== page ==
One can easily imagine adding other sports to attract the coveted younger demographic. 

How about slushball dodgeball?

How about snowman building — judged, of course, on technical merit and artistic presentation?

Personally, however, I don’t really care which events are included.  I’m boycotting the televised Winter Olympics.  I can’t stand looking at any more ice and snow.


FEBRUARY 12, 2010     IN ’10

At three previous Olympic Games, I worked on the TV crew.  In Eighty-Eight I was in Seoul, in Ninety-Six I was in Atlanta, and in Oh-Two I was in Salt Lake City.  But this year, in Ten, I am not working in Vancouver.

Does it seem odd to say “in Ten”?  All right, I won’t say it that way.  I’ll use the long form, “in Twenty-Ten.”

Just don’t let me catch you using the super-long form, “in Two Thousand and Ten.”  We’ve gotten past that now.  See here!  And see here!

Speaking of the Olympics, I’m reminded of a challenge that I face in my work:  remembering the spelling of unusual names.  Sometimes I dream up mnemonic scenarios.  For Frank Coonelly, I imagined a line from the Beverly Hillbillies.  Now for Alex Goligoski, a defenseman for the Pittsburgh Penguins, I can use this scenario to remind me how to spell his name:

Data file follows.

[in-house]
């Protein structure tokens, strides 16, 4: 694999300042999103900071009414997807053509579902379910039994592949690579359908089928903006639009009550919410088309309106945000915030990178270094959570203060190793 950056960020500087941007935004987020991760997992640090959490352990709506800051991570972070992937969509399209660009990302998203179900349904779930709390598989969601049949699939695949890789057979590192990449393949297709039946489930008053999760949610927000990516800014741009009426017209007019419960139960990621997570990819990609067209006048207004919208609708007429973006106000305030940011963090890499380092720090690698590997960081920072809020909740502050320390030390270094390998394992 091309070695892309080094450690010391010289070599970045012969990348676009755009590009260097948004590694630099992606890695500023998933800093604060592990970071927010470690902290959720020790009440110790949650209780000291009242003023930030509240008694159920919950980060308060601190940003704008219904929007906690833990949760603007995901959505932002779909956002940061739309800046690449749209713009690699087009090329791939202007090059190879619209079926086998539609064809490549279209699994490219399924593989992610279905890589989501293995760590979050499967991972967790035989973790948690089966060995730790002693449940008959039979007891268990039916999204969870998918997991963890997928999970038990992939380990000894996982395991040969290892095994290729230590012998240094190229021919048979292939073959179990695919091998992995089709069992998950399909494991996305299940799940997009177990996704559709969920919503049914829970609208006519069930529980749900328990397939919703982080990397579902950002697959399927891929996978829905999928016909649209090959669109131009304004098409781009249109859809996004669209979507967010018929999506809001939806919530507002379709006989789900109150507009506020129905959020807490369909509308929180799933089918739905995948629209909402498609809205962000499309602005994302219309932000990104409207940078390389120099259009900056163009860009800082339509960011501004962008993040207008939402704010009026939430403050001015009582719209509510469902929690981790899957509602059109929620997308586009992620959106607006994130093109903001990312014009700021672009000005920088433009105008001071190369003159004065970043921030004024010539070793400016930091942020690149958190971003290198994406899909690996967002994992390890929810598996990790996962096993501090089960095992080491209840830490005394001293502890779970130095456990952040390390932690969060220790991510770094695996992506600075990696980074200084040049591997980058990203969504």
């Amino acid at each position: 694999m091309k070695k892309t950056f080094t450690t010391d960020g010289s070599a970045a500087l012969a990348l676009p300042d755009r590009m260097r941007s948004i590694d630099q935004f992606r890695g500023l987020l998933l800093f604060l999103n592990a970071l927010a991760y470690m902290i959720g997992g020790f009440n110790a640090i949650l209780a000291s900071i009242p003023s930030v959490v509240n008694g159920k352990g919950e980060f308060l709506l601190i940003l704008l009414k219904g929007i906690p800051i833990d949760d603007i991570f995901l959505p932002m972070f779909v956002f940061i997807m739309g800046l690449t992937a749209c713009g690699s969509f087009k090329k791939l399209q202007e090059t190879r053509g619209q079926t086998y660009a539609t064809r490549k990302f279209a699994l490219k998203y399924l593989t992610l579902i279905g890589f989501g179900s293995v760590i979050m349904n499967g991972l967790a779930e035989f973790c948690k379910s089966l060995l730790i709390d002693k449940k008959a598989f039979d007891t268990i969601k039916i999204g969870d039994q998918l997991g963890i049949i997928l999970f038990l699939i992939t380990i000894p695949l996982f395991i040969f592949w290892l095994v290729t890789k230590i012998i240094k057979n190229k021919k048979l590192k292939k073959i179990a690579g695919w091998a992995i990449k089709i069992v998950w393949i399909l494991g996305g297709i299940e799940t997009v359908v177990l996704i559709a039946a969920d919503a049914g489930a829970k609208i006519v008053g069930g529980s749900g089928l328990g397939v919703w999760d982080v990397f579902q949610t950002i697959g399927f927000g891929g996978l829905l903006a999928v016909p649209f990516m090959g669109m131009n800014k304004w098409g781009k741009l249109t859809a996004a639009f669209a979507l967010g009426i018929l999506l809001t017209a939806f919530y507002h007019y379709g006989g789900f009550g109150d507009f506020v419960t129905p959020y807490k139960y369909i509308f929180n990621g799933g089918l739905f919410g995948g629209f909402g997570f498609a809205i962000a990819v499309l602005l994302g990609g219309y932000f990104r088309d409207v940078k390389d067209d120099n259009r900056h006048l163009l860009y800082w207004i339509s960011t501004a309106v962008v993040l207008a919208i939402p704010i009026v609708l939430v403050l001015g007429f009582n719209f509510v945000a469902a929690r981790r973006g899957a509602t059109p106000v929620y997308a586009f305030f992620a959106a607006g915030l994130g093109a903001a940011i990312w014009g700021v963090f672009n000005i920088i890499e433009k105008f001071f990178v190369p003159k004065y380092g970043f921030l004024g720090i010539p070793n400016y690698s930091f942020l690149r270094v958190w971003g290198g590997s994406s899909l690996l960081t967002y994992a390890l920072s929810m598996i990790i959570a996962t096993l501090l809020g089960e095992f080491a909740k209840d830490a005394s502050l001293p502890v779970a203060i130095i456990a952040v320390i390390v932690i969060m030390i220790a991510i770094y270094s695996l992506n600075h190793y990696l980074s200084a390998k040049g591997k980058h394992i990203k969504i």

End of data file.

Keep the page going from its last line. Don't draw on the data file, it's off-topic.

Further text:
You’re a goalie in the National Hockey League.  The NHL is taking the next two weeks off to allow its star players to compete for their national teams in the Winter Olympics.

But you weren’t chosen for your national team, so you aren’t going to Vancouver.  What will you do during the break?



On this website, I've retold several ancient stories from the behind-the-scenes point of view of a participant who was less than awed by the alleged miracles.

Now I present my sixth such first-person account.  It's twice as long as the others, so I've broken it into two parts.  Click the title for the first installment of The Burning Bush(This is the blue letter edition.)